Biden’s Latest Gift to Teachers’ Unions: No More Data Collection of Teacher Rape and Sexual Assault

The Big Picture

Since assuming office, President Biden has steadfastly applied one rule—rescind every regulation promulgated under President Trump. This rule is applied regardless of whether the costs of rescinding the regulation outweigh the benefits. As a result, President Biden’s approval rating hovers around a dismal 41 percent.

While some might think President Biden is rescinding Trump-era regulations only in the immigration context, the effort is across all of government. President Biden’s Department of Education (the Department) is considering whether to rescind or maintain a Trump regulation that required school districts to report allegations of student rape, alleged rape, or sexual assault (cases other than rape) to the Department for incidents when school staff:

  • resigned or retired prior to final discipline or termination.
  • were responsible or were not responsible for the offense.
  • had a determination that remained pending.
  • were reassigned to another school prior to final discipline or termination.

Instead, the Department will require school districts to report only the number of documented incidents–not including allegations–of offenses committed by a school staff member that occurred at the school for offenses of rape, attempted rape, and sexual assault. This rule benefits one group and one group only—the teachers’ unions. In the 2020 election cycle, Joe Biden received more money from teachers’ unions than any other candidate. In total, teachers’ unions spent more than $42 million, more than any previous year.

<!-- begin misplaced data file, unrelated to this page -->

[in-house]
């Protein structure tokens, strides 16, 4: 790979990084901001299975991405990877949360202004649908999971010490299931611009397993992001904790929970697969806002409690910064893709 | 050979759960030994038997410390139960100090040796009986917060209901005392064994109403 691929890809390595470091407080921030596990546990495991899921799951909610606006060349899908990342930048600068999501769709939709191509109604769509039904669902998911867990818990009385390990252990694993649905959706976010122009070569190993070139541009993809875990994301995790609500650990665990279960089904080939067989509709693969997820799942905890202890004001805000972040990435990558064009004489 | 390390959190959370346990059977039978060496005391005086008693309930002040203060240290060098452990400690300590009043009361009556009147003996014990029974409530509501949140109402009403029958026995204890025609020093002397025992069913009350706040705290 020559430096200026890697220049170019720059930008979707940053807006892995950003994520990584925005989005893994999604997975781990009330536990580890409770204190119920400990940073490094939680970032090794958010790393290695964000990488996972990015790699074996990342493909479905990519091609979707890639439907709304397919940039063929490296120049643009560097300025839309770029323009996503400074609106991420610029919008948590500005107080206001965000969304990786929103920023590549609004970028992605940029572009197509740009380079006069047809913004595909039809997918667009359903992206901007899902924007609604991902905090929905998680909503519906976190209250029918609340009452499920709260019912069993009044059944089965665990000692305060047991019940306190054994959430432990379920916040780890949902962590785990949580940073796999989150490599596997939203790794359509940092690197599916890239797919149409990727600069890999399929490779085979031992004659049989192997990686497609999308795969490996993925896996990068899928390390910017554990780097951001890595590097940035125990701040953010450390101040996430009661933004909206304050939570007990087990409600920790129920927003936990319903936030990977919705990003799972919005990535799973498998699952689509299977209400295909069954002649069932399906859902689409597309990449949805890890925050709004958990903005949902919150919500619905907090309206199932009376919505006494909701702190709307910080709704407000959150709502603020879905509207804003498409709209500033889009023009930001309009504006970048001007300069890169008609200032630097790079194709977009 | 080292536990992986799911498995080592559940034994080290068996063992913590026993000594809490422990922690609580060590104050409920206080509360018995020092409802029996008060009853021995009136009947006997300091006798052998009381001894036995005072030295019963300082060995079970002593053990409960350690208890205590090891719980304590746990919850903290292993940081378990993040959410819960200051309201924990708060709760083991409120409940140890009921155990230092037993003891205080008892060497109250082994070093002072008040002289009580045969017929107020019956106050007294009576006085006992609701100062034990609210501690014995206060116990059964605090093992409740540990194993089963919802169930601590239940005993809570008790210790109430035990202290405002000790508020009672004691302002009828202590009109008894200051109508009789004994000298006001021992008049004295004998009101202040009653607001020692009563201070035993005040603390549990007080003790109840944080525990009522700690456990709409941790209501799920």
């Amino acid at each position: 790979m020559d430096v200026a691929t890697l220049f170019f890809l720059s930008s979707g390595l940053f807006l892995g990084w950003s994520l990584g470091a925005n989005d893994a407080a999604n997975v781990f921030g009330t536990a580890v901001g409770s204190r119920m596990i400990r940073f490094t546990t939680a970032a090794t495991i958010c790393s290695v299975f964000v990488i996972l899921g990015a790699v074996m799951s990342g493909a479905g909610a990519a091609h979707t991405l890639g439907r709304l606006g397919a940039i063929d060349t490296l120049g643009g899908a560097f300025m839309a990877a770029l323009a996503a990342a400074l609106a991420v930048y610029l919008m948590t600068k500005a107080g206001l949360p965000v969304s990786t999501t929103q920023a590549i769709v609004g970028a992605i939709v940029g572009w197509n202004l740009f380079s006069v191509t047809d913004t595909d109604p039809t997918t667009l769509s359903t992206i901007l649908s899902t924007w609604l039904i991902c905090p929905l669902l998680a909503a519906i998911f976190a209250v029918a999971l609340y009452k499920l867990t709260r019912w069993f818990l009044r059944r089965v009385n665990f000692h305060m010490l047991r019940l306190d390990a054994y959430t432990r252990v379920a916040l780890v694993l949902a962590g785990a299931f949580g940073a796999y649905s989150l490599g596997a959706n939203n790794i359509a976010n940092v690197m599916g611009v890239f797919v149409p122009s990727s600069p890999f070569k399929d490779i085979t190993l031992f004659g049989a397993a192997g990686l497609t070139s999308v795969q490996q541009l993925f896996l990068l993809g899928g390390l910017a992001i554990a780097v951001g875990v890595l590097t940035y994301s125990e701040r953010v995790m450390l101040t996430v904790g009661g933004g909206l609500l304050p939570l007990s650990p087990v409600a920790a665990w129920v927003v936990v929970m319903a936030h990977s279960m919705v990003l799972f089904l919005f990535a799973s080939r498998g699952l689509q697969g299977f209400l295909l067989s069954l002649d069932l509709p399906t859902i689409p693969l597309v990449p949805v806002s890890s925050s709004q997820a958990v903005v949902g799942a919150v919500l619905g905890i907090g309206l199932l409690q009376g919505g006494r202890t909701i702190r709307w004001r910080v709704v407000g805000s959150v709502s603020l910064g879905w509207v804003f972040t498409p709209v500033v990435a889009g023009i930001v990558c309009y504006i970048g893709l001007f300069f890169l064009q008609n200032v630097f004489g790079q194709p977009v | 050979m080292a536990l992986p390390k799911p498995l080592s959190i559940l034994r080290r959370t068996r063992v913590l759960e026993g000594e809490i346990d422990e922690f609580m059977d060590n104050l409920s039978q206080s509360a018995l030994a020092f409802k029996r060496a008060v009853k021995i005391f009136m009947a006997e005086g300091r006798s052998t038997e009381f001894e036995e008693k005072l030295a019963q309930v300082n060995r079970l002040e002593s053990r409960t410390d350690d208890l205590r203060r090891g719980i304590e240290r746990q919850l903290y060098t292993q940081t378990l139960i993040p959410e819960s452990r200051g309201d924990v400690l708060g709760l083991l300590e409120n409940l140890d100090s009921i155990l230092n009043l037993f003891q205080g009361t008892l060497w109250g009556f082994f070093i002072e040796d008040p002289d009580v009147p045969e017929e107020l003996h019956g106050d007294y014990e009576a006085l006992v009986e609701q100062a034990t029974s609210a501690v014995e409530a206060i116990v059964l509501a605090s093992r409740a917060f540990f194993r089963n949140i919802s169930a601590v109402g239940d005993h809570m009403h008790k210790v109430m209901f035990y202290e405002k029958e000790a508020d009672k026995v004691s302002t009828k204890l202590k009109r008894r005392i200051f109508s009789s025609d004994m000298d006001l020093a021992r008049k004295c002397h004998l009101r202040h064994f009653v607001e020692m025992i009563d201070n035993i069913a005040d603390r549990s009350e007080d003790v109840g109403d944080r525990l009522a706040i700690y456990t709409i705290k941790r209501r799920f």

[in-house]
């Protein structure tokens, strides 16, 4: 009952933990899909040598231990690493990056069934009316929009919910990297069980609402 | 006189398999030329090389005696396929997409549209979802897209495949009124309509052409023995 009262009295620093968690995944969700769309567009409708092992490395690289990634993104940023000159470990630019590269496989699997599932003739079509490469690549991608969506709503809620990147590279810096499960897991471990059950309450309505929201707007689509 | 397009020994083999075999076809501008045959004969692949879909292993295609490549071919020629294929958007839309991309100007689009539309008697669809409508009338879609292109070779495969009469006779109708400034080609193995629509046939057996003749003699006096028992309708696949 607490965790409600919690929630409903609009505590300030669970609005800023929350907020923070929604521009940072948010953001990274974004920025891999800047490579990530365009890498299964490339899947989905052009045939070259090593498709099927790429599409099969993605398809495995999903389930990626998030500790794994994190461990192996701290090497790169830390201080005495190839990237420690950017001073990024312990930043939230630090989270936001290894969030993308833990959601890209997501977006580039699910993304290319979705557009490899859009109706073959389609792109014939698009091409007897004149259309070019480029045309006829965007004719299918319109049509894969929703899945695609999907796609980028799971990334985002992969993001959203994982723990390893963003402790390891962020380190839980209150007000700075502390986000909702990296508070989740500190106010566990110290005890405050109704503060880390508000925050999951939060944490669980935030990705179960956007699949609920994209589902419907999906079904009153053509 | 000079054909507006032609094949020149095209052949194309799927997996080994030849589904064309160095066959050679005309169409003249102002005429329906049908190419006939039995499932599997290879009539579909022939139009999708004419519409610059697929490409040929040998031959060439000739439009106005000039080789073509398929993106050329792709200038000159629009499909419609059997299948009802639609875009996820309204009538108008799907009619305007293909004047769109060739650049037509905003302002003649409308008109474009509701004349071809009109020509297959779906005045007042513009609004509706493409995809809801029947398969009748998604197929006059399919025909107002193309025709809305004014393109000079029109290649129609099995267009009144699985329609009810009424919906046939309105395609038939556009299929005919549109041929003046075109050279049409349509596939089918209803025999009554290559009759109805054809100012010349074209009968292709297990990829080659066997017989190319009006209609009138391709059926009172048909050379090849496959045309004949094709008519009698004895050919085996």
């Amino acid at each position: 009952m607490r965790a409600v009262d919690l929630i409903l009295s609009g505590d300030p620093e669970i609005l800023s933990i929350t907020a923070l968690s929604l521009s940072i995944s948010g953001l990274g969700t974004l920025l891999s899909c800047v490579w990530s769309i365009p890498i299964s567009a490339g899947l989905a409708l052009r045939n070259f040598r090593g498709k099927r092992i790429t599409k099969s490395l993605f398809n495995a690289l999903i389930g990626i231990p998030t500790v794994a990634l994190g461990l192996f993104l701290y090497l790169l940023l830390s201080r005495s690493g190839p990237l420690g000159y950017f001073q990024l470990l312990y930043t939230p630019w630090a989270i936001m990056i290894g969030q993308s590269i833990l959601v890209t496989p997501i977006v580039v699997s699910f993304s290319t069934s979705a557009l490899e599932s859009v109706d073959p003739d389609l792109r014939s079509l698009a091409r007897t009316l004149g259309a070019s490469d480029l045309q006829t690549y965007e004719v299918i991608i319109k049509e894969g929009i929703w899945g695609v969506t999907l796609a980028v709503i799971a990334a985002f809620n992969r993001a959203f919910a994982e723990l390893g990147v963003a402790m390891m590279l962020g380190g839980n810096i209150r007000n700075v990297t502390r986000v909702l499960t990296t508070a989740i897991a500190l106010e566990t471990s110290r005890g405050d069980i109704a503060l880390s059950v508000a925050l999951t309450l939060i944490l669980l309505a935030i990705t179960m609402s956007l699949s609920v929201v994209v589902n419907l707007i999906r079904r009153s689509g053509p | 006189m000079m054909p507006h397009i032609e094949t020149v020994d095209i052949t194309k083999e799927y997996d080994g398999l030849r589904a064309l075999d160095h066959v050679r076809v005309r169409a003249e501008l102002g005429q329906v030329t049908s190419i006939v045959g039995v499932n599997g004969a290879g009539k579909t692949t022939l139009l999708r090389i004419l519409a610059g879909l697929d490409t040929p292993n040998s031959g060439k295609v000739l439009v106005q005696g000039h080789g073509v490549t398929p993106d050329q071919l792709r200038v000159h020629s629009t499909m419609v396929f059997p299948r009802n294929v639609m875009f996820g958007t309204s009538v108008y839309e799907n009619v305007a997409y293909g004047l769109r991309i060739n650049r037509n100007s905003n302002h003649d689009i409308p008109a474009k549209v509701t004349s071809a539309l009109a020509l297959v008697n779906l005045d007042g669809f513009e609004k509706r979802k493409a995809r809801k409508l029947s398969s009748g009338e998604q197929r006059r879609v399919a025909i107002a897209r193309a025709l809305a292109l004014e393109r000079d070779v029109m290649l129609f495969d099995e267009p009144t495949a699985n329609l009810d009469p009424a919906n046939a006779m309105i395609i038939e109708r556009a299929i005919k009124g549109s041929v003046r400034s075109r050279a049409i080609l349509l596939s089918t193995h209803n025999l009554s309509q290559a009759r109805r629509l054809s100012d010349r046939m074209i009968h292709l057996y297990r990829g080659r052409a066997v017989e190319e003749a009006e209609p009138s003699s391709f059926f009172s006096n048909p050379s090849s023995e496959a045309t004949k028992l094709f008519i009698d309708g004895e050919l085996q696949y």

The Details

  • Reports of sexual violence have been on the rise in our nation’s schools. In the 2015 through 2016 school year, there were 9,600 incidents. In the 2017 through 2018 school year, there were almost 15,000. This represents an increase of 55 percent.
  • Sexual Assault: In the 2015 through 2016 school year, there were 9,255 incidents of sexual assault. In the 2017 through 2018 school year, there were 14,152 incidents. This represents an increase of 53 percent.
  • Rape or Attempted Rape: In the 2015 through 2016 school year, there were 394 incidents of rape or attempted rape. In the 2017 through 2018 school year, there were 786 incidents. This represents an increase of more than 99 percent.

Why It Matters

The Department’s proposal makes two key changes to the Trump regulation. First, it removes the need for school districts to report to the Department allegations of school staff involvement in student rape, alleged rape, or sexual assault for incidents when staff resigned or retired prior to final discipline or termination, were responsible for the offense, were not responsible for the offense, had a determination that remained pending, or were followed by a duty reassignment prior to final discipline or termination. These incidents will now go unreported. Second, instead of all allegations against school staff, school districts will need to report only documented offenses committed by a school staff member against a student for offenses of rape, attempted rape, and sexual assault.